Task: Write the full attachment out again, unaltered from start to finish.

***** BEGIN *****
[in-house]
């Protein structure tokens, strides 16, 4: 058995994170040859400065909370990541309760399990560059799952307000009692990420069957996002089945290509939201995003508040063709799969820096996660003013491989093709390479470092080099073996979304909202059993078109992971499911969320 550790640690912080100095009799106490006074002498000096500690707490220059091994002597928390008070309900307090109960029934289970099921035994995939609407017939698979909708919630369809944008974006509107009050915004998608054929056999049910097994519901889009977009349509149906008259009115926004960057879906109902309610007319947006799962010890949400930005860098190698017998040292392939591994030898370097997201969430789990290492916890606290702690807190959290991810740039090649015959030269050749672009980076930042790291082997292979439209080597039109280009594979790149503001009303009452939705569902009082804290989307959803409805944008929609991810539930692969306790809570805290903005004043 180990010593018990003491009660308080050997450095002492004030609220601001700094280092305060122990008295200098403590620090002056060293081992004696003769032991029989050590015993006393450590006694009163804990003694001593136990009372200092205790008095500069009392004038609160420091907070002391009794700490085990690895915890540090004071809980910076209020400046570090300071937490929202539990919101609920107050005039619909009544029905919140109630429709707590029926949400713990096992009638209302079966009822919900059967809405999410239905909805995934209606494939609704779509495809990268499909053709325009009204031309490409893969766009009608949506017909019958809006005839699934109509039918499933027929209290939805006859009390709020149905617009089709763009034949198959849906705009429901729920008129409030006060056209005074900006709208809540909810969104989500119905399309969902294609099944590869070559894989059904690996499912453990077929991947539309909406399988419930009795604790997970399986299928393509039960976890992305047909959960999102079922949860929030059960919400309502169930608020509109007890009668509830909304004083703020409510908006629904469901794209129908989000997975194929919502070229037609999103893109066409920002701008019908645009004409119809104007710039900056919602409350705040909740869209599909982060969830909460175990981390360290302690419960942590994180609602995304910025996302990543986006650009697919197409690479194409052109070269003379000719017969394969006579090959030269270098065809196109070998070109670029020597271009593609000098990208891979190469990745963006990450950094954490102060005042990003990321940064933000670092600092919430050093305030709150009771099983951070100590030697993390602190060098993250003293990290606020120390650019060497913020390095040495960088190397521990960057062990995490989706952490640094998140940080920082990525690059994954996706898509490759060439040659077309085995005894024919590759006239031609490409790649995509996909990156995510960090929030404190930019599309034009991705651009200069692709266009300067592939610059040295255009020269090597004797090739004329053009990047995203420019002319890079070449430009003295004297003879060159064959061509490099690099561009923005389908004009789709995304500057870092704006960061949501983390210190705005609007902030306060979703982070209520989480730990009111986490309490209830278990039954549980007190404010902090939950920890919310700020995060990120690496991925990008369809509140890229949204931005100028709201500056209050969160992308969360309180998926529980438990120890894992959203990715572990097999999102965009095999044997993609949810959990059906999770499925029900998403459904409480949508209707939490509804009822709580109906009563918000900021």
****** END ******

[in-house]
């Protein structure tokens, strides 16, 4: 058995994170040859400065909370990541309760399990560059799952307000009692990420069957996002089945290509939201995003508040063709799969820096996660003013491989093709390479470092080099073996979304909202059993078109992971499911969320 550790640690912080100095009799106490006074002498000096500690707490220059091994002597928390008070309900307090109960029934289970099921035994995939609407017939698979909708919630369809944008974006509107009050915004998608054929056999049910097994519901889009977009349509149906008259009115926004960057879906109902309610007319947006799962010890949400930005860098190698017998040292392939591994030898370097997201969430789990290492916890606290702690807190959290991810740039090649015959030269050749672009980076930042790291082997292979439209080597039109280009594979790149503001009303009452939705569902009082804290989307959803409805944008929609991810539930692969306790809570805290903005004043 180990010593018990003491009660308080050997450095002492004030609220601001700094280092305060122990008295200098403590620090002056060293081992004696003769032991029989050590015993006393450590006694009163804990003694001593136990009372200092205790008095500069009392004038609160420091907070002391009794700490085990690895915890540090004071809980910076209020400046570090300071937490929202539990919101609920107050005039619909009544029905919140109630429709707590029926949400713990096992009638209302079966009822919900059967809405999410239905909805995934209606494939609704779509495809990268499909053709325009009204031309490409893969766009009608949506017909019958809006005839699934109509039918499933027929209290939805006859009390709020149905617009089709763009034949198959849906705009429901729920008129409030006060056209005074900006709208809540909810969104989500119905399309969902294609099944590869070559894989059904690996499912453990077929991947539309909406399988419930009795604790997970399986299928393509039960976890992305047909959960999102079922949860929030059960919400309502169930608020509109007890009668509830909304004083703020409510908006629904469901794209129908989000997975194929919502070229037609999103893109066409920002701008019908645009004409119809104007710039900056919602409350705040909740869209599909982060969830909460175990981390360290302690419960942590994180609602995304910025996302990543986006650009697919197409690479194409052109070269003379000719017969394969006579090959030269270098065809196109070998070109670029020597271009593609000098990208891979190469990745963006990450950094954490102060005042990003990321940064933000670092600092919430050093305030709150009771099983951070100590030697993390602190060098993250003293990290606020120390650019060497913020390095040495960088190397521990960057062990995490989706952490640094998140940080920082990525690059994954996706898509490759060439040659077309085995005894024919590759006239031609490409790649995509996909990156995510960090929030404190930019599309034009991705651009200069692709266009300067592939610059040295255009020269090597004797090739004329053009990047995203420019002319890079070449430009003295004297003879060159064959061509490099690099561009923005389908004009789709995304500057870092704006960061949501983390210190705005609007902030306060979703982070209520989480730990009111986490309490209830278990039954549980007190404010902090939950920890919310700020995060990120690496991925990008369809509140890229949204931005100028709201500056209050969160992308969360309180998926529980438990120890894992959203990715572990097999999102965009095999044997993609949810959990059906999770499925029900998403459904409480949508209707939490509804009822709580109906009563918000900021």